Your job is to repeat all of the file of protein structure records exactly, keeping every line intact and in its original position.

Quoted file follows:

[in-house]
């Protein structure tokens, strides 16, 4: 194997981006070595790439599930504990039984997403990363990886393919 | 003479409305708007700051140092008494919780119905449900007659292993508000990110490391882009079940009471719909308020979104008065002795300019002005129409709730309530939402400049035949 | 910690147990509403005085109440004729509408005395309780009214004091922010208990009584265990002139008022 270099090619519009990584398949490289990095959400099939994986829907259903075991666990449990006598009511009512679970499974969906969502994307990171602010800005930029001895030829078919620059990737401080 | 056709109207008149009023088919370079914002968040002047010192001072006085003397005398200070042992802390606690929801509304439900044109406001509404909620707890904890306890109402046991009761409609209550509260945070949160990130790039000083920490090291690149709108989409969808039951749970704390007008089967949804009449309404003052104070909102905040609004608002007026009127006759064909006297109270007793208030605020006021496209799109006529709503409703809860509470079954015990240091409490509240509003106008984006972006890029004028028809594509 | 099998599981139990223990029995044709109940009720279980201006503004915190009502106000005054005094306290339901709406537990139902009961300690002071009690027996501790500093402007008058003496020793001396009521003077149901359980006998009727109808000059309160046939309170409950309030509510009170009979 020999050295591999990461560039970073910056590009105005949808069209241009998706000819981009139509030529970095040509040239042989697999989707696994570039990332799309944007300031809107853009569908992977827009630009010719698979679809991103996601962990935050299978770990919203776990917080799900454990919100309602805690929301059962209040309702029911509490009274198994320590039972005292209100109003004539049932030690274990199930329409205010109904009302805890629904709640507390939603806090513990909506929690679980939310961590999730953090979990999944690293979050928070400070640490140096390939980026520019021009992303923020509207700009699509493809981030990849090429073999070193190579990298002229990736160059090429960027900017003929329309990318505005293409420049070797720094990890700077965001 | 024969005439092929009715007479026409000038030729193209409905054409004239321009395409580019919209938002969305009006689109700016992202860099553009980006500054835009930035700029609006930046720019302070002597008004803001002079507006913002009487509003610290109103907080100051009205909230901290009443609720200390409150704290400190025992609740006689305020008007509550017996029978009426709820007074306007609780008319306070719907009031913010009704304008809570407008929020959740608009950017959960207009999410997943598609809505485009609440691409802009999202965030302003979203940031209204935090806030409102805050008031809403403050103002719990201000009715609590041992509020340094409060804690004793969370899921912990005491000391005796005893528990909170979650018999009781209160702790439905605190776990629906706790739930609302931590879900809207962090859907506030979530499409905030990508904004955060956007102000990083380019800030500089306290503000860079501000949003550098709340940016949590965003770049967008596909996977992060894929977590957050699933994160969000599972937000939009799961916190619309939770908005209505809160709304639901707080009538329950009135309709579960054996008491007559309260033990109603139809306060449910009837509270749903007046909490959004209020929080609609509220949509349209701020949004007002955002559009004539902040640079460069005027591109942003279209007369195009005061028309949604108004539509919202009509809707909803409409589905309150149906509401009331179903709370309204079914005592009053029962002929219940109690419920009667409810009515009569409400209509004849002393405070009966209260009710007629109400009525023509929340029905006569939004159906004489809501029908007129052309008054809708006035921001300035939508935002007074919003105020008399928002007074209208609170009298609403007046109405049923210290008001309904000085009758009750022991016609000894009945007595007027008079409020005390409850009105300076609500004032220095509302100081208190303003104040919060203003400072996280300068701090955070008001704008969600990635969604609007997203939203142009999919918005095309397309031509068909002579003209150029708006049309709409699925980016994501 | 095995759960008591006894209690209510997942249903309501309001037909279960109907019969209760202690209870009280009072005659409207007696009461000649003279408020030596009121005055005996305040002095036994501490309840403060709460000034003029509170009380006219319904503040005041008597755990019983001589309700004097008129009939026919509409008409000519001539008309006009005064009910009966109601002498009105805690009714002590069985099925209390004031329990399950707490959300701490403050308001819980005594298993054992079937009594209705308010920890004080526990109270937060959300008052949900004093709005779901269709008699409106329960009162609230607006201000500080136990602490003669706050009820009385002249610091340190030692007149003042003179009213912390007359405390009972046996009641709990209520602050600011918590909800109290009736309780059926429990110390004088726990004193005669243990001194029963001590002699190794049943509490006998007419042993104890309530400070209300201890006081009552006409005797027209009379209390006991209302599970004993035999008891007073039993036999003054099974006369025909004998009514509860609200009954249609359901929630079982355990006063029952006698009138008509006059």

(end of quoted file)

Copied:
[in-house]
């Protein structure tokens, strides 16, 4: 194997981006070595790439599930504990039984997403990363990886393919 | 003479409305708007700051140092008494919780119905449900007659292993508000990110490391882009079940009471719909308020979104008065002795300019002005129409709730309530939402400049035949 | 910690147990509403005085109440004729509408005395309780009214004091922010208990009584265990002139008022 270099090619519009990584398949490289990095959400099939994986829907259903075991666990449990006598009511009512679970499974969906969502994307990171602010800005930029001895030829078919620059990737401080 | 056709109207008149009023088919370079914002968040002047010192001072006085003397005398200070042992802390606690929801509304439900044109406001509404909620707890904890306890109402046991009761409609209550509260945070949160990130790039000083920490090291690149709108989409969808039951749970704390007008089967949804009449309404003052104070909102905040609004608002007026009127006759064909006297109270007793208030605020006021496209799109006529709503409703809860509470079954015990240091409490509240509003106008984006972006890029004028028809594509 | 099998599981139990223990029995044709109940009720279980201006503004915190009502106000005054005094306290339901709406537990139902009961300690002071009690027996501790500093402007008058003496020793001396009521003077149901359980006998009727109808000059309160046939309170409950309030509510009170009979 020999050295591999990461560039970073910056590009105005949808069209241009998706000819981009139509030529970095040509040239042989697999989707696994570039990332799309944007300031809107853009569908992977827009630009010719698979679809991103996601962990935050299978770990919203776990917080799900454990919100309602805690929301059962209040309702029911509490009274198994320590039972005292209100109003004539049932030690274990199930329409205010109904009302805890629904709640507390939603806090513990909506929690679980939310961590999730953090979990999944690293979050928070400070640490140096390939980026520019021009992303923020509207700009699509493809981030990849090429073999070193190579990298002229990736160059090429960027900017003929329309990318505005293409420049070797720094990890700077965001 | 024969005439092929009715007479026409000038030729193209409905054409004239321009395409580019919209938002969305009006689109700016992202860099553009980006500054835009930035700029609006930046720019302070002597008004803001002079507006913002009487509003610290109103907080100051009205909230901290009443609720200390409150704290400190025992609740006689305020008007509550017996029978009426709820007074306007609780008319306070719907009031913010009704304008809570407008929020959740608009950017959960207009999410997943598609809505485009609440691409802009999202965030302003979203940031209204935090806030409102805050008031809403403050103002719990201000009715609590041992509020340094409060804690004793969370899921912990005491000391005796005893528990909170979650018999009781209160702790439905605190776990629906706790739930609302931590879900809207962090859907506030979530499409905030990508904004955060956007102000990083380019800030500089306290503000860079501000949003550098709340940016949590965003770049967008596909996977992060894929977590957050699933994160969000599972937000939009799961916190619309939770908005209505809160709304639901707080009538329950009135309709579960054996008491007559309260033990109603139809306060449910009837509270749903007046909490959004209020929080609609509220949509349209701020949004007002955002559009004539902040640079460069005027591109942003279209007369195009005061028309949604108004539509919202009509809707909803409409589905309150149906509401009331179903709370309204079914005592009053029962002929219940109690419920009667409810009515009569409400209509004849002393405070009966209260009710007629109400009525023509929340029905006569939004159906004489809501029908007129052309008054809708006035921001300035939508935002007074919003105020008399928002007074209208609170009298609403007046109405049923210290008001309904000085009758009750022991016609000894009945007595007027008079409020005390409850009105300076609500004032220095509302100081208190303003104040919060203003400072996280300068701090955070008001704008969600990635969604609007997203939203142009999919918005095309397309031509068909002579003209150029708006049309709409699925980016994501 | 095995759960008591006894209690209510997942249903309501309001037909279960109907019969209760202690209870009280009072005659409207007696009461000649003279408020030596009121005055005996305040002095036994501490309840403060709460000034003029509170009380006219319904503040005041008597755990019983001589309700004097008129009939026919509409008409000519001539008309006009005064009910009966109601002498009105805690009714002590069985099925209390004031329990399950707490959300701490403050308001819980005594298993054992079937009594209705308010920890004080526990109270937060959300008052949900004093709005779901269709008699409106329960009162609230607006201000500080136990602490003669706050009820009385002249610091340190030692007149003042003179009213912390007359405390009972046996009641709990209520602050600011918590909800109290009736309780059926429990110390004088726990004193005669243990001194029963001590002699190794049943509490006998007419042993104890309530400070209300201890006081009552006409005797027209009379209390006991209302599970004993035999008891007073039993036999003054099974006369025909004998009514509860609200009954249609359901929630079982355990006063029952006698009138008509006059």